Campaign Advertising and Election Outcomes: Quasi-natural Experiment Evidence from Gubernatorial Elections in Brazil
Whether campaign advertising influences election outcomes is an open question; a paradox given the amount spent on campaigning in general and TV advertising in particular. We argue that such "absence of documentation" is due to the focus of the empirical literature on the U.S., where the allocation of campaign spending and advertising is decentralized. We explore a quasi-natural experiment that enables us to mitigate the omitted variables and reverse causality problems caused by decentralized allocation. In Brazil, gubernatorial elections work in a two-round system. In the first round, candidates' TV time shares are determined by their coalitions' share of seats in the National Parliament. In the second round, TV time is split equally between the first-round winner and runner-up. Using differences between rounds as a source of variation, we find a large causal effect of TV advertising on election outcomes. Copyright 2011, Oxford University Press.
If you experience problems downloading a file, check if you have the proper application to view it first. In case of further problems read the IDEAS help page. Note that these files are not on the IDEAS site. Please be patient as the files may be large.
As the access to this document is restricted, you may want to look for a different version under "Related research" (further below) or search for a different version of it.
Volume (Year): 78 (2011)
Issue (Month): 2 ()
|Contact details of provider:|| |
References listed on IDEAS
Please report citation or reference errors to , or , if you are the registered author of the cited work, log in to your RePEc Author Service profile, click on "citations" and make appropriate adjustments.:
- Angus Deaton, 2009.
"Instruments of development: Randomization in the tropics, and the search for the elusive keys to economic development,"
1128, Princeton University, Woodrow Wilson School of Public and International Affairs, Center for Health and Wellbeing..
- Angus S. Deaton, 2009. "Instruments of development: Randomization in the tropics, and the search for the elusive keys to economic development," NBER Working Papers 14690, National Bureau of Economic Research, Inc.
- Angus Deaton, 2009. "Instruments of development: Randomization in the tropics, and the search for the elusive keys to economic development," Working Papers 1122, Princeton University, Woodrow Wilson School of Public and International Affairs, Research Program in Development Studies..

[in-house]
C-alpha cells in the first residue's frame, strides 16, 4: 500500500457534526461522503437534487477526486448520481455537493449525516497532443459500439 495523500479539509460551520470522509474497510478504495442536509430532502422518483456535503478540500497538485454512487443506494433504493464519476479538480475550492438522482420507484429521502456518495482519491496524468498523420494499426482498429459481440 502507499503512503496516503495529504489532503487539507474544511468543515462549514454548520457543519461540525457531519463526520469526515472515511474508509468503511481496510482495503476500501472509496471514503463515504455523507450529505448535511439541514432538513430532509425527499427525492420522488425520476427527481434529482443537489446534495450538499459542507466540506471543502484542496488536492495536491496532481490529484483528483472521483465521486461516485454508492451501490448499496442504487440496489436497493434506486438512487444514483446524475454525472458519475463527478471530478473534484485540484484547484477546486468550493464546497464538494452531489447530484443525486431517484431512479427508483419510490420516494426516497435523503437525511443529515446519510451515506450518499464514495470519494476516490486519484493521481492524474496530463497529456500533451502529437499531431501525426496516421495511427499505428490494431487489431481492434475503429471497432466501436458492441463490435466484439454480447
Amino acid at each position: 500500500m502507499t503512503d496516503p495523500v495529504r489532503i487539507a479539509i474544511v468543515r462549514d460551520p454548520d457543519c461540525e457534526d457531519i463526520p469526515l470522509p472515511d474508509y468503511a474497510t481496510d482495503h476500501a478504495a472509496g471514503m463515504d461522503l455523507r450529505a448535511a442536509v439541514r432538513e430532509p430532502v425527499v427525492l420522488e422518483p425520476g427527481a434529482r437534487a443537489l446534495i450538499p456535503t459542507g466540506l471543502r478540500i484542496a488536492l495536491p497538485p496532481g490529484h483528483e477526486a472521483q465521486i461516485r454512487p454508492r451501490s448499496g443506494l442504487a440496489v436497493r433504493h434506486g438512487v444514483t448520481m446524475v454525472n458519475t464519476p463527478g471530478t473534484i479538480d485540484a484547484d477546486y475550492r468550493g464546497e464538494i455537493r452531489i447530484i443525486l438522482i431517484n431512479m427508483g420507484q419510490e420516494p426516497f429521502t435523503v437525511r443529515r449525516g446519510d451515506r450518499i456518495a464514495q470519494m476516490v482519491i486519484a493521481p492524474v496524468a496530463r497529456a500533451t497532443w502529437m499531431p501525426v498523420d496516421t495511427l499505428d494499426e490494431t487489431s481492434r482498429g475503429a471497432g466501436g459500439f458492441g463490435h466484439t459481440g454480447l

- Snyder, James M, 1989. "Election Goals and the Allocation of Campaign Resources," Econometrica, Econometric Society, vol. 57(3), pages 637-660, May.
- Prat, Andrea, 2002.
"Campaign Spending with Office-Seeking Politicians, Rational Voters, and Multiple Lobbies,"
Journal of Economic Theory,
Elsevier, vol. 103(1), pages 162-189, March.
- Prat, A., 1998. "Campaign Spending with Office-Seeking Politicians, Rational Voters and Multiple Lobbies," Discussion Paper 1998-123, Tilburg University, Center for Economic Research.
- W. Welch, 1981. "Money and votes: A simultaneous equation model," Public Choice, Springer, vol. 36(2), pages 209-234, January.
- Levitt, Steven D, 1994. "Using Repeat Challengers to Estimate the Effect of Campaign Spending on Election Outcomes in the U.S. House," Journal of Political Economy, University of Chicago Press, vol. 102(4), pages 777-798, August.
- Gelman, Andrew & King, Gary, 1993. "Why Are American Presidential Election Campaign Polls So Variable When Votes Are So Predictable?," British Journal of Political Science, Cambridge University Press, vol. 23(04), pages 409-451, October.
- Marie Rekkas, 2007. "The Impact of Campaign Spending on Votes in Multiparty Elections," The Review of Economics and Statistics, MIT Press, vol. 89(3), pages 573-585, August.
When requesting a correction, please mention this item's handle: RePEc:oup:restud:v:78:y:2011:i:2:p:590-612. See general information about how to correct material in RePEc.
For technical questions regarding this item, or to correct its authors, title, abstract, bibliographic or download information, contact: (Oxford University Press)or (Christopher F. Baum)
If references are entirely missing, you can add them using this form.